Lumbar discectomy encompasses a number of terms, including discectomy, microdiscectomy and laminectomy/discectomy. The typical patient presents with pain down one leg which may radiate from the buttock to below the knee. The usual pain is either to the back of the calf and to the sole of the foot, or to the outside of the shin and top of the foot. Back pain is not usually a feature, however it may initially occur. Lumbar disc problems are exceedingly common and it is important to realize that in the vast majority of cases non-operative management works very well. Most patients settle within 6-12 weeks after the onset of symptoms. The pathophysiology of why a patient gets symptoms is disc protrusion is complex. The anatomy of a typical intervertebral disc as shown below:
(Below): The intervertebral disc lies in front of the spinal nerves and is situated between the vertebral bodies. It carries 80% of the load through that level and is the shock absorber for the spine. The lowermost discs (L45 and L5S1) are most prone to wear and tear and potential rupture.
Note that there is an outer shell, called the annulus fibrosis and an inner core called the nucleus pulposus. The annulus is the consistency of a pencil eraser, whereas the nucleus is gel-like and, as we get older, dehydrates and becomes like crabmeat. The discs act as shock absorbers and flexing the spine loads the disc. A tear in the outer annulus can consequently cause severe back pain. Patients will often be able to remember a time when they lifted poorly or twisted their back and had severe back pain prior to getting the leg pain. Once an annular tear occurs, it may heal, or it may allow nucleus to come out of the centre of the disc, into the spinal canal, where it may compress nerves. This is usually called one of a number of terms, including “disc prolapse”, “ruptured disc”, “slipped disc”, “extruded disc” etc. All these terms essentially mean the same thing. Once nerves are compressed, surgery may be complicated. It is important to know that the prolapsed disc cannot be pushed back into place and nothing but time will heal the annular tear. Thus, in general, any surgery is aimed at improving the leg pain, not the back pain.
If you study the MRI and CT scan shown below, the reason for symptoms from a disc protrusion become evident.
A disc protrusion per se may not cause symptoms. If the annulus is acutely torn, back pain may result, but the management is usually not operative. If the disc pushes on a nerve, as shown in the previous CT and MRI scan, then symptoms down one or occasionally both legs may result. The symptoms can include pain, numbness, “pins and needles”, and weakness.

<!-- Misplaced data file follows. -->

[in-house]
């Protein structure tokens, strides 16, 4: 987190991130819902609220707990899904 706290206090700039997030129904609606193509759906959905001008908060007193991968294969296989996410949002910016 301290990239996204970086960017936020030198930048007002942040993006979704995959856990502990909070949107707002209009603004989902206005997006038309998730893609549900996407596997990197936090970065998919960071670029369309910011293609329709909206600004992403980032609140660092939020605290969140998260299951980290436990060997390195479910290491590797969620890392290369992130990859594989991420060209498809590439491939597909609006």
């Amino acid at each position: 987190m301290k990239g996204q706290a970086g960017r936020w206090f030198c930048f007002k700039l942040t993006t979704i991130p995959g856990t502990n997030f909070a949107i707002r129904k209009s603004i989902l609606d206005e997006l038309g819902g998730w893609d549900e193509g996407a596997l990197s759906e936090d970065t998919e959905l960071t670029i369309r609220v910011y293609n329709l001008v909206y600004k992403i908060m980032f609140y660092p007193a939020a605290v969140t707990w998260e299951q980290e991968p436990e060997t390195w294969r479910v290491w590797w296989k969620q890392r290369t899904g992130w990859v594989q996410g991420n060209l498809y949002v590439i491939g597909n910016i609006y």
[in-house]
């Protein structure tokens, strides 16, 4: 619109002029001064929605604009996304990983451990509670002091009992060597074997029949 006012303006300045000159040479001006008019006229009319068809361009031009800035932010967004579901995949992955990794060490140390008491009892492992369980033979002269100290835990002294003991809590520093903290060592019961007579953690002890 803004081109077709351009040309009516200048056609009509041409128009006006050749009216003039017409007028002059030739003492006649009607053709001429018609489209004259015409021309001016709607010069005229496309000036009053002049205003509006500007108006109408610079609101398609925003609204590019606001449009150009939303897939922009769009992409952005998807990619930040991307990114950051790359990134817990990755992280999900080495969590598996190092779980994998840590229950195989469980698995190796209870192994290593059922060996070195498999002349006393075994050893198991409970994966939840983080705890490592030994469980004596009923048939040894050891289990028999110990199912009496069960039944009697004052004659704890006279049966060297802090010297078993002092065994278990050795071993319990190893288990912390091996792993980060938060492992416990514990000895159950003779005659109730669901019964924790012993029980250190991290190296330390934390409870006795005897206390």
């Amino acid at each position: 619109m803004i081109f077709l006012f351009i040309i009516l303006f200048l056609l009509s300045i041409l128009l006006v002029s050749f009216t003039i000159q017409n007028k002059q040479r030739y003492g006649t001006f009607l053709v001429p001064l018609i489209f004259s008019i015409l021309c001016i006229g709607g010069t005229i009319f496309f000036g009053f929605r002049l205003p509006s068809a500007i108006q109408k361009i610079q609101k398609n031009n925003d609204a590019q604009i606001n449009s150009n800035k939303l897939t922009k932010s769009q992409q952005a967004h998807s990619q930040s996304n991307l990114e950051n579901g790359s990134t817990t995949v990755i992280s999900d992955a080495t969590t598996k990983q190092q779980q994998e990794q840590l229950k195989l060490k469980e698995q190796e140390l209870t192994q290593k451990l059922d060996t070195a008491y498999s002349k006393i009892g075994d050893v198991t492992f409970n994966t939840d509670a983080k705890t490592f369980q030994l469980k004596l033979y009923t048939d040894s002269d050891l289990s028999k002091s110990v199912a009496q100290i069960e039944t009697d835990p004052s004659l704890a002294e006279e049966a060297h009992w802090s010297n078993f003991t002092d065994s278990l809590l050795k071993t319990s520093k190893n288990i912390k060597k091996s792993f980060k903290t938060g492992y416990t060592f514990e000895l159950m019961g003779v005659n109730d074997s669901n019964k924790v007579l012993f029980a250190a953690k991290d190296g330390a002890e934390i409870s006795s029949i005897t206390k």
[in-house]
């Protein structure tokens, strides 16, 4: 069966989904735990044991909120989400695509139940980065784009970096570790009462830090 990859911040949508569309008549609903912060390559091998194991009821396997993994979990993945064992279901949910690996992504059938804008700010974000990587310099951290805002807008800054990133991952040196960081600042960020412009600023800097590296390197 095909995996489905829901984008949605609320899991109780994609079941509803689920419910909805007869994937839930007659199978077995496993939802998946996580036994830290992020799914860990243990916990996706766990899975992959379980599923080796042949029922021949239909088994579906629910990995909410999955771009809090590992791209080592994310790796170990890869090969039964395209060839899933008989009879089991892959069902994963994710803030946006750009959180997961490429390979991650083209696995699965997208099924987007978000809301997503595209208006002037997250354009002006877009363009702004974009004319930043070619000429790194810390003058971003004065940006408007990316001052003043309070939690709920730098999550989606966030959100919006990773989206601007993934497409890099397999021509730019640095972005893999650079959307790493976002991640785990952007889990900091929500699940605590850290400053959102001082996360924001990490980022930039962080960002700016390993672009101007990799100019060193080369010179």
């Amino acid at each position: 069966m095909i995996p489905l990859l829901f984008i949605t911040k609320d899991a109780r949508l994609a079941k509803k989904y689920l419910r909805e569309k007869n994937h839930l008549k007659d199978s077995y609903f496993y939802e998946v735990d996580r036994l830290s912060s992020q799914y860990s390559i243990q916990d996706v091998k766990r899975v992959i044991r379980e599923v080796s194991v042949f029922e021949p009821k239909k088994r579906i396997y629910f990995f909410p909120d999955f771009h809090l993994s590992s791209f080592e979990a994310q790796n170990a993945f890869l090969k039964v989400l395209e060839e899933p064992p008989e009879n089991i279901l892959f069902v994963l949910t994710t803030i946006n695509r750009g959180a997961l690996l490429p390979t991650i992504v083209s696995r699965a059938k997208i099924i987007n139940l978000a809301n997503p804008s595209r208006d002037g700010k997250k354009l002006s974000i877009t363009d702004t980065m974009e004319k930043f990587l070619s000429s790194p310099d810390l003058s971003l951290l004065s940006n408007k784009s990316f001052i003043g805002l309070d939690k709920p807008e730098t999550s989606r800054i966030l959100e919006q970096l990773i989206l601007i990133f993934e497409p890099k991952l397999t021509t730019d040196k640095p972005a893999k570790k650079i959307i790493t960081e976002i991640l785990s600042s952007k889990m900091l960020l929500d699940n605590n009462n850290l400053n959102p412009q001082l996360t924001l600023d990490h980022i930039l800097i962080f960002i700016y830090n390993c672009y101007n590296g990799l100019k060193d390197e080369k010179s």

Reason For Operation
Lumbar disc protrusions are not usually operated upon early, but there are some clear situations when a surgeon may recommend early surgery. If there is evidence of severe weakness, early surgery may be offered. If the pain in the leg is so severe that narcotic analgesia is not controlling the pain, early surgery may again be an option. Finally, if there is a suggestion of problems with the nerves that supply the bladder or bowel, early surgery is advocated. In this latter situation, an inability to pass urine may be evident, or there may be numbness in the crotch area, buttocks or when passing urine. This situation usually necessitates emergent or early surgery.
If a patient has pain, but it is not too severe, then typically conservative management is initiated. It must be remembered that the vast proportion of patients will settle with time and as long as improvements are noted at 6 weeks, there is minimal or no weakness, and the pain is not excruciating and is livable with oral analgesia, then waiting and continuing with conservative therapy is a good option.
If weakness occurs and is not improving, surgery is usually offered. Similarly, if symptoms are not improving at 6 weeks then surgery is an option.
In most cases, when managing just leg pain, surgery is a treatment option that speeds up the rate of recovery, remembering that most cases will get better by themselves. Again, specific recommendations are tailored to the patient. In the vast number of cases, the goal is control of pain, and an intervention that achieves this and is less invasive than surgery is a reasonable option.